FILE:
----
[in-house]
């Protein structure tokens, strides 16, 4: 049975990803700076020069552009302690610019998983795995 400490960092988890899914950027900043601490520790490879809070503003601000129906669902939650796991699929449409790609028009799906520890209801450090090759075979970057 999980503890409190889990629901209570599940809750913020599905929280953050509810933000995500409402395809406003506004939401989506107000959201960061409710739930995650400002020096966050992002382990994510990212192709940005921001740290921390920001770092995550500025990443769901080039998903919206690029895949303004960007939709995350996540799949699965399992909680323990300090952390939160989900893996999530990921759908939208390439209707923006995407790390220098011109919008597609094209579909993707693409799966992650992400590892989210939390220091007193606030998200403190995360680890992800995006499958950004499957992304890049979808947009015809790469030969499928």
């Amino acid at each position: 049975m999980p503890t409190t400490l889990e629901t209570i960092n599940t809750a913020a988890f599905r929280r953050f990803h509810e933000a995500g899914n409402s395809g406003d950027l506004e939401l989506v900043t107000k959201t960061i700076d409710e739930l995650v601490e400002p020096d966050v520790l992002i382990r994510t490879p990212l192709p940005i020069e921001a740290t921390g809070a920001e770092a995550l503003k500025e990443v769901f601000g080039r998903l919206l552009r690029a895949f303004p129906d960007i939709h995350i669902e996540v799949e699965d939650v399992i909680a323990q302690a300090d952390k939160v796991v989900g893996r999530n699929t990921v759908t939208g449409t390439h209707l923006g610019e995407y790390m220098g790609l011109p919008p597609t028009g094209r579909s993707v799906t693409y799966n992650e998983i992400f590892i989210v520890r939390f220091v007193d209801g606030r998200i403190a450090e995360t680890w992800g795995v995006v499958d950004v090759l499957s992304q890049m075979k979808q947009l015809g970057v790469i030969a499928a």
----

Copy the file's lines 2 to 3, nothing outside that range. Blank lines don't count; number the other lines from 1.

């Protein structure tokens, strides 16, 4: 049975990803700076020069552009302690610019998983795995 400490960092988890899914950027900043601490520790490879809070503003601000129906669902939650796991699929449409790609028009799906520890209801450090090759075979970057 999980503890409190889990629901209570599940809750913020599905929280953050509810933000995500409402395809406003506004939401989506107000959201960061409710739930995650400002020096966050992002382990994510990212192709940005921001740290921390920001770092995550500025990443769901080039998903919206690029895949303004960007939709995350996540799949699965399992909680323990300090952390939160989900893996999530990921759908939208390439209707923006995407790390220098011109919008597609094209579909993707693409799966992650992400590892989210939390220091007193606030998200403190995360680890992800995006499958950004499957992304890049979808947009015809790469030969499928």
């Amino acid at each position: 049975m999980p503890t409190t400490l889990e629901t209570i960092n599940t809750a913020a988890f599905r929280r953050f990803h509810e933000a995500g899914n409402s395809g406003d950027l506004e939401l989506v900043t107000k959201t960061i700076d409710e739930l995650v601490e400002p020096d966050v520790l992002i382990r994510t490879p990212l192709p940005i020069e921001a740290t921390g809070a920001e770092a995550l503003k500025e990443v769901f601000g080039r998903l919206l552009r690029a895949f303004p129906d960007i939709h995350i669902e996540v799949e699965d939650v399992i909680a323990q302690a300090d952390k939160v796991v989900g893996r999530n699929t990921v759908t939208g449409t390439h209707l923006g610019e995407y790390m220098g790609l011109p919008p597609t028009g094209r579909s993707v799906t693409y799966n992650e998983i992400f590892i989210v520890r939390f220091v007193d209801g606030r998200i403190a450090e995360t680890w992800g795995v995006v499958d950004v090759l499957s992304q890049m075979k979808q947009l015809g970057v790469i030969a499928a």